Photographer Alex Bartsch has set himself an ambitious mission to track down the locations on the sleeves of iconic UK reggae records.
Photographer Alex Bartsch has set himself an ambitious mission to track down the locations on the sleeves of iconic UK reggae records released over two decades, between 1967 and 1987.
London has had a long and illustrious relationship with the evolution of reggae in the UK. Unlike any other genre through the ‘60s into the ‘80s, it has served as a tool to galvanise emerging communities and bridge cultural divides.
Alex Bartsch is a London-based photographer who will be honouring the invisible marks reggae has left on London’s landscape by photographing famous record covers, in situ.
Alex’s appreciation of reggae was a gift from his father and in addition to living in Brixton – home of Eddy Grant’s Electric Avenue – a project was born. Alex will be using his personal record collection, spanning from 1967 to 1987, to launch a Kickstarter campaign to turn these nostalgic photographs into a book.
When did your love of reggae begin?
My dad introduced me to Bob Marley when I was young. About 10 years ago I started collecting records, mostly reggae music. I just like soulful music and reggae fits well in that category.
Why does vinyl still play such an important part to our musical experience today?
For me I just like having the physical form of the music. Just like in photography, negatives are the physical form of the photograph. Vinyl is the same for music; it’s something you can hold in your hands.
Have you met any of the original photographers or artists featured on the record sleeves?
I contacted some of the photographers, artists and producers. It was interesting to hear their stories and some helped me find various locations. Richard Holt who photographed some of the Trojan covers told me the location of Jah Woosh’s Religious Dread. I had spent months looking for that one and without his help I don’t think I would have found it. I also met Desmond Bryan who worked at Black Music/Starlight Records because one of the covers was taken in his back yard and I needed him to let me shoot that cover in his garden.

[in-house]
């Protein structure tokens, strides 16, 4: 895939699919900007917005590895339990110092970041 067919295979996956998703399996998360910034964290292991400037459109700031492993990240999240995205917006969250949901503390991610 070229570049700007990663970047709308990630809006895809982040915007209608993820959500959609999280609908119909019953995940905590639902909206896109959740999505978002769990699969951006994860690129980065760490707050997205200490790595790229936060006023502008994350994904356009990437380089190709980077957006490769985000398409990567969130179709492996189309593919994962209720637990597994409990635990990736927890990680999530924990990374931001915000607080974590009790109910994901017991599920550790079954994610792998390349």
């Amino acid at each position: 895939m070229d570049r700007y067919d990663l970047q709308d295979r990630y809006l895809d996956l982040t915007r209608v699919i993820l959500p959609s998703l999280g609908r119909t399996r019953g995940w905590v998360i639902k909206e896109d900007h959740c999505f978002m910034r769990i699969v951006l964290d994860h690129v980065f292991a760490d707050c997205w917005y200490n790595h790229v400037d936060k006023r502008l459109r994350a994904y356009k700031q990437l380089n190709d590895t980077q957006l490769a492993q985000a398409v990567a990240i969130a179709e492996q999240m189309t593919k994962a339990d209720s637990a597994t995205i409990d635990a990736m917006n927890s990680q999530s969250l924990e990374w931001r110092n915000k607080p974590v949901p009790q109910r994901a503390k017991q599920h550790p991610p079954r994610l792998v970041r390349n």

What methods of detective work did you undertake to find these locations?
Perseverance is a good tool! I have spent hours looking through images on the internet for a place or landmark. It often starts with the information on the record sleeve but many of them don’t offer much to go on. I have learned through doing this project that a good place to start is the area where the label was based. Sometimes it was just outside the door of the record label.
What was the most difficult cover to shoot and have there been any individuals unsympathetic to your project?
King Kong’s Trouble Again was a difficult one. The cover photo was taken on one of the shop’s rooftops on City Road. After tracking down the owner of one of the flats above I was told that she was a difficult woman and wouldn’t agree to let me onto her roof. So, I borrowed a ladder to climb onto the roof myself but when I got there I met the owner of a restaurant on the same stretch who agreed to let me through one of the flats above. No ladder needed. Thank you Tas Firin Restaurant!
With London’s perpetually changing landscape were there any locations that had ceased to exist?
Surprisingly most of the cover locations I was researching had not changed much. Music House Vol.1 on Trojan has now disappeared. There’s a couple of records where I don’t know their location, maybe they were replaced by flats or local supermarkets and have disappeared now.
Check out Alex Bartsch’s Kickstarter campaign for Covers: Retracing Record Sleeves in London.